IGCC Dissertation Fellowship Applications to Open Next Month
Since 1991, IGCC has provided more than $6 million to 553 UC doctoral students to support UC graduate student research, writing, fieldwork, networking, and policy engagement. In this interview, IGCC Steering Committee Chair and UC Merced Professor Courtenay Monroe shares the history of the Dissertation Fellowship, tips for applicants, and the benefits of early career involvement with IGCC. Applications for the 2024–25 cohort will open in early December 2023.
Courtenay Monroe, you’ve been the IGCC Steering Committee Chair and a research affiliate and executive committee member of IGCC’s Future of Democracy Initiative since 2022, and you were involved in IGCC for many years before that. What drew you to IGCC?
I was interested in joining IGCC right when I joined the University of California, Merced. IGCC is this great intellectual hub of activity with affiliates that do really interesting research that is both academically rigorous and policy relevant. It’s also an institute that really is committed not only to supporting current researchers within the University of California (UC) system and beyond, but also to supporting the development of future researchers who are doing really important work on international conflict and cooperation.
As the Steering Committee Chair, you preside over IGCC’s Dissertation Fellowship program. How did the program start? What are its main goals?
The dissertation fellowship is pretty old now. It was founded in 1991, and since then IGCC has funded over 550 fellows and provided over $6 million in funding across those fellows. Alumni of the program include a long list of notable figures, including the current Assistant Secretary of Defense for Indo-Pacific Security Affairs, Ely Ratner.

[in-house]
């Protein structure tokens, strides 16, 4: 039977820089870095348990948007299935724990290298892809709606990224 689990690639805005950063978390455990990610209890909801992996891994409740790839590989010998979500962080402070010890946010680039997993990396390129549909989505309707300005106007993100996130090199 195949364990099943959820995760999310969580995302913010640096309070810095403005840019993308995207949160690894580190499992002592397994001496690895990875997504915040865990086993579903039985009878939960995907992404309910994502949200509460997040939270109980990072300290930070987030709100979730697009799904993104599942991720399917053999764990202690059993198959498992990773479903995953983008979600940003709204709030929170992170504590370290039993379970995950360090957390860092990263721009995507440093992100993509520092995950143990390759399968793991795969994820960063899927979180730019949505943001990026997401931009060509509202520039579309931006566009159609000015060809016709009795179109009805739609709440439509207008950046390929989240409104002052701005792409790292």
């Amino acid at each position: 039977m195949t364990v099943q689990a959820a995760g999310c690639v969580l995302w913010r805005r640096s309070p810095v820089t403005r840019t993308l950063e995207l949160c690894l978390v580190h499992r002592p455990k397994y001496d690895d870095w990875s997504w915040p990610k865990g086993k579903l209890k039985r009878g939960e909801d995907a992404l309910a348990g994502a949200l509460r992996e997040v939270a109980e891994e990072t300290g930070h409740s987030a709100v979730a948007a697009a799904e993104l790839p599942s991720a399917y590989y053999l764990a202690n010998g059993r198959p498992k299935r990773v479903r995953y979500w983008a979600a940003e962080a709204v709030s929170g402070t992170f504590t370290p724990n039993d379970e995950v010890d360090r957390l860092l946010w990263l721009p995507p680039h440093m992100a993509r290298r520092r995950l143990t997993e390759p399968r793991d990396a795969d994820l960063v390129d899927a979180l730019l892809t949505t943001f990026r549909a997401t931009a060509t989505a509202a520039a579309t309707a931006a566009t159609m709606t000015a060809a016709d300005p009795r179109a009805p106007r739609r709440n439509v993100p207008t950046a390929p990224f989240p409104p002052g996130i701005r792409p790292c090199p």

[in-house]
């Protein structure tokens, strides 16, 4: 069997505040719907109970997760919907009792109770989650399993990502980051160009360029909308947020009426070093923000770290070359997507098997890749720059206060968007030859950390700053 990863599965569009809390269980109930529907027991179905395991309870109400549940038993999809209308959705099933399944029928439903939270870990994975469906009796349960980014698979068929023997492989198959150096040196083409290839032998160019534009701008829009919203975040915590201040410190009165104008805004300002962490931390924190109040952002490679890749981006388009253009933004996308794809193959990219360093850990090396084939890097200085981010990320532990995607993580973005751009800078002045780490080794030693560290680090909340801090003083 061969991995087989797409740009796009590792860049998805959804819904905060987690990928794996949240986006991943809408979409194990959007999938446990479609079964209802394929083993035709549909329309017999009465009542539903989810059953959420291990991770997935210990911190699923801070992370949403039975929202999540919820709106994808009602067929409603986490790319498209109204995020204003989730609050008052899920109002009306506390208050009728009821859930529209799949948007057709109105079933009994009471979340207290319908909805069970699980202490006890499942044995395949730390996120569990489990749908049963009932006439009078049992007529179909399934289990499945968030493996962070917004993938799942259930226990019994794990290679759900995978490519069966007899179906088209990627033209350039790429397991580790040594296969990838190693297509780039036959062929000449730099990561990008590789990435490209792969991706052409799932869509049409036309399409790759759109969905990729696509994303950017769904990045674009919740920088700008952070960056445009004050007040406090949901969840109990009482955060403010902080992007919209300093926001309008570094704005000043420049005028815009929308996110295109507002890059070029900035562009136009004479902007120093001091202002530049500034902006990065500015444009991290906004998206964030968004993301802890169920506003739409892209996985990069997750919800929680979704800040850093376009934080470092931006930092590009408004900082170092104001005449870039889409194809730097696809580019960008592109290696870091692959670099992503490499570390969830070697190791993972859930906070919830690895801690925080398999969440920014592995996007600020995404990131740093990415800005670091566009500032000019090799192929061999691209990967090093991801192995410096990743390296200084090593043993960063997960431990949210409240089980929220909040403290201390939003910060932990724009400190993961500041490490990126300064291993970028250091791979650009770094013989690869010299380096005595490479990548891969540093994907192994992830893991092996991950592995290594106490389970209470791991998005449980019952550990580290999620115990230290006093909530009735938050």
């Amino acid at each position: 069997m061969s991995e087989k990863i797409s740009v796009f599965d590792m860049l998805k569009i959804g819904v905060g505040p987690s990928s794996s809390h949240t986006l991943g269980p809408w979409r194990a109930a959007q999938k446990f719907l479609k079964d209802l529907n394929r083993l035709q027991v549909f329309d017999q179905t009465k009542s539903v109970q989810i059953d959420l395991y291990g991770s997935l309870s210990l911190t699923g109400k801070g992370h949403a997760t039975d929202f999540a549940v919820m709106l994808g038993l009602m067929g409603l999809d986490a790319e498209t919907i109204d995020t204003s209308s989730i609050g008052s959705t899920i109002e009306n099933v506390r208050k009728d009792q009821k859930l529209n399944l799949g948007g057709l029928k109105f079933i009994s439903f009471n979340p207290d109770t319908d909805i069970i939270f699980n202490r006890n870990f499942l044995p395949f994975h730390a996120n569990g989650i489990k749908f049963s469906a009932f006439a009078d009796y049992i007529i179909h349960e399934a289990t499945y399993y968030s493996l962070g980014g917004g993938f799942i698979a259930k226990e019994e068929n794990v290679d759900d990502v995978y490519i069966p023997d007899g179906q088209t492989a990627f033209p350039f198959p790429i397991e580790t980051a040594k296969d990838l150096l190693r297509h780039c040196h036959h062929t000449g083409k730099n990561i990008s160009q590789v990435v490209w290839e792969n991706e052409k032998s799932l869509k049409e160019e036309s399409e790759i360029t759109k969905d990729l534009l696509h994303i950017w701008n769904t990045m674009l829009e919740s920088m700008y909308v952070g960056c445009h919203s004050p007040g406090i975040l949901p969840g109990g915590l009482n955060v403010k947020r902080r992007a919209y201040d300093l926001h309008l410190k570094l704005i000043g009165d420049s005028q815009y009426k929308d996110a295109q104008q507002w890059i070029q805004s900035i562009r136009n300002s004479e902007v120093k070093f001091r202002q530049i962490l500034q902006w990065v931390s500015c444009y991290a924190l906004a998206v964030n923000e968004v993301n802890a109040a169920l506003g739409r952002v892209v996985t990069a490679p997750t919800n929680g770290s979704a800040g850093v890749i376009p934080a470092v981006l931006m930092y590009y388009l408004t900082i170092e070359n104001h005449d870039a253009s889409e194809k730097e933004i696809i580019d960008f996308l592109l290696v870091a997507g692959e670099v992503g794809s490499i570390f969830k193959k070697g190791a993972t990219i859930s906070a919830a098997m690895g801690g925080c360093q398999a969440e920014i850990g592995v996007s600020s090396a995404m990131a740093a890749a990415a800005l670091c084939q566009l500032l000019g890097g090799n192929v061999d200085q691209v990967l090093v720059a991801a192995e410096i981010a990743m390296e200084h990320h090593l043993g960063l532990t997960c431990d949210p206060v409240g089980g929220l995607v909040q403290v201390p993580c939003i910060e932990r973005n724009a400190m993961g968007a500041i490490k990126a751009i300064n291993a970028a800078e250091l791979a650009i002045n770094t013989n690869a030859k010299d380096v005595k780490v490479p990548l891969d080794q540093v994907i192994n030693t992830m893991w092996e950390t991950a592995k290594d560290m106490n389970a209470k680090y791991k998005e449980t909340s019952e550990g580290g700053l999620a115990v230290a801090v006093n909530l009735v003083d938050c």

Ph.D. candidates can apply to the program to receive funding to help write their dissertation. Fellows are carefully selected by a steering committee that is comprised of faculty from each of the UC campuses. These folks come from a wide variety of disciplines. Right now, the composition of the steering committee includes political scientists, sociologists, anthropologists, folks in schools of environmental science and management across the UC, and folks from Lawrence Livermore National Laboratory and Los Alamos National Laboratory. We also have faculty from UC San Francisco who are medical doctors.
The steering committee gets together in person once a year to decide who will be awarded the dissertation fellowships. The fellowship money is used for a wide variety of things, such as starting fieldwork, taking time off from teaching to be able to actually write the dissertation, and traveling to present the findings from this research.
The fellowship covers a whole host of topic areas, from political science and economics, to agriculture, earth science, psychology, and philosophy. You have a political science background and have mostly focused your research on government repression, political violence, and human rights. What do you find to be the most interesting—or challenging—aspect of reviewing such varied proposals?
The members of the steering committee read proposals across fields. What this means for me as a political scientist is that, not only do I get to read really interesting work from political scientists within the UC, but I also get to read really interesting work from folks in other disciplines. It’s so interesting as a scholar to be able to read research coming from anthropology and history and sociology. This year, we had our first dissertation fellow from the field of linguistics. The steering committee meeting itself is really intellectually vibrant in that it’s a lot of fun to get together with folks from across many different disciplines and be able to assess and learn more about what’s going on outside my own field.